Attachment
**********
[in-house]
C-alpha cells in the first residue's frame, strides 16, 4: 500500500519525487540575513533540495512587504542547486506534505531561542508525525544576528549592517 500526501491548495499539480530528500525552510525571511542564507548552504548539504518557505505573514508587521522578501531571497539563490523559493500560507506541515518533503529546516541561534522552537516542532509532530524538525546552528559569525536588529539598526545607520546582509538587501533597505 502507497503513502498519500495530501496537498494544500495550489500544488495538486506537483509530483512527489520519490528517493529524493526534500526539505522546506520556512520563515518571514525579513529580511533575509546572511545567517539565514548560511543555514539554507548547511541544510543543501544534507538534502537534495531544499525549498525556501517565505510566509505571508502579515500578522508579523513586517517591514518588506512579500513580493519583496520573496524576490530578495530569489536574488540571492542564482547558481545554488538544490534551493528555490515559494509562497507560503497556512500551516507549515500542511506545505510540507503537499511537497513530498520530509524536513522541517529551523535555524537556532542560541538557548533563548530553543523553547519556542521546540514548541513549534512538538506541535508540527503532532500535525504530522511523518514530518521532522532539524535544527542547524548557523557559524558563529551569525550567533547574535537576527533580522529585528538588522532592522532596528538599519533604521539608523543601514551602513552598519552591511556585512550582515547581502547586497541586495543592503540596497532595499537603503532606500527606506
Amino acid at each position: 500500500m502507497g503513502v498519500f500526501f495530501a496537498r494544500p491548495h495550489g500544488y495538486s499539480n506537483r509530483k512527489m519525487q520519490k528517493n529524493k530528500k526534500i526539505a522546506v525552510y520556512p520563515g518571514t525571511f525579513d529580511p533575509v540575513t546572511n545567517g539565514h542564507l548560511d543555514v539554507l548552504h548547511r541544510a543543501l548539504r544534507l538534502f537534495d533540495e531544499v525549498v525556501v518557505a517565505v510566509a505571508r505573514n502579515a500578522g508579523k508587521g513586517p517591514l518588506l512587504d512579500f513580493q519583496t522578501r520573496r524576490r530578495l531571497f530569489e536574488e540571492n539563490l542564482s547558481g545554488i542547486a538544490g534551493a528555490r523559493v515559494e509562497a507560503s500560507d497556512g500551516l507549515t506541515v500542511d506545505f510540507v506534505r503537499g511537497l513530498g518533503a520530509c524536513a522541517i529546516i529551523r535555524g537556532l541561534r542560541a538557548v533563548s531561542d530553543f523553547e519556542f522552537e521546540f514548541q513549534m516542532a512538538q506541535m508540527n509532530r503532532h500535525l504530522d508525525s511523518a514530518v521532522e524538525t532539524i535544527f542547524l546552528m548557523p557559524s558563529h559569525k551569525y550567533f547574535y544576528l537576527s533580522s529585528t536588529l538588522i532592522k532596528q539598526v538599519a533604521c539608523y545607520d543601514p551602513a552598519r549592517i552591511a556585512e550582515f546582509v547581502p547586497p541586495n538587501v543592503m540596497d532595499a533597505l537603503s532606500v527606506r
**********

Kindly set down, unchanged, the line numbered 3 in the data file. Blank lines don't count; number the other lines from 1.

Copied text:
Amino acid at each position: 500500500m502507497g503513502v498519500f500526501f495530501a496537498r494544500p491548495h495550489g500544488y495538486s499539480n506537483r509530483k512527489m519525487q520519490k528517493n529524493k530528500k526534500i526539505a522546506v525552510y520556512p520563515g518571514t525571511f525579513d529580511p533575509v540575513t546572511n545567517g539565514h542564507l548560511d543555514v539554507l548552504h548547511r541544510a543543501l548539504r544534507l538534502f537534495d533540495e531544499v525549498v525556501v518557505a517565505v510566509a505571508r505573514n502579515a500578522g508579523k508587521g513586517p517591514l518588506l512587504d512579500f513580493q519583496t522578501r520573496r524576490r530578495l531571497f530569489e536574488e540571492n539563490l542564482s547558481g545554488i542547486a538544490g534551493a528555490r523559493v515559494e509562497a507560503s500560507d497556512g500551516l507549515t506541515v500542511d506545505f510540507v506534505r503537499g511537497l513530498g518533503a520530509c524536513a522541517i529546516i529551523r535555524g537556532l541561534r542560541a538557548v533563548s531561542d530553543f523553547e519556542f522552537e521546540f514548541q513549534m516542532a512538538q506541535m508540527n509532530r503532532h500535525l504530522d508525525s511523518a514530518v521532522e524538525t532539524i535544527f542547524l546552528m548557523p557559524s558563529h559569525k551569525y550567533f547574535y544576528l537576527s533580522s529585528t536588529l538588522i532592522k532596528q539598526v538599519a533604521c539608523y545607520d543601514p551602513a552598519r549592517i552591511a556585512e550582515f546582509v547581502p547586497p541586495n538587501v543592503m540596497d532595499a533597505l537603503s532606500v527606506r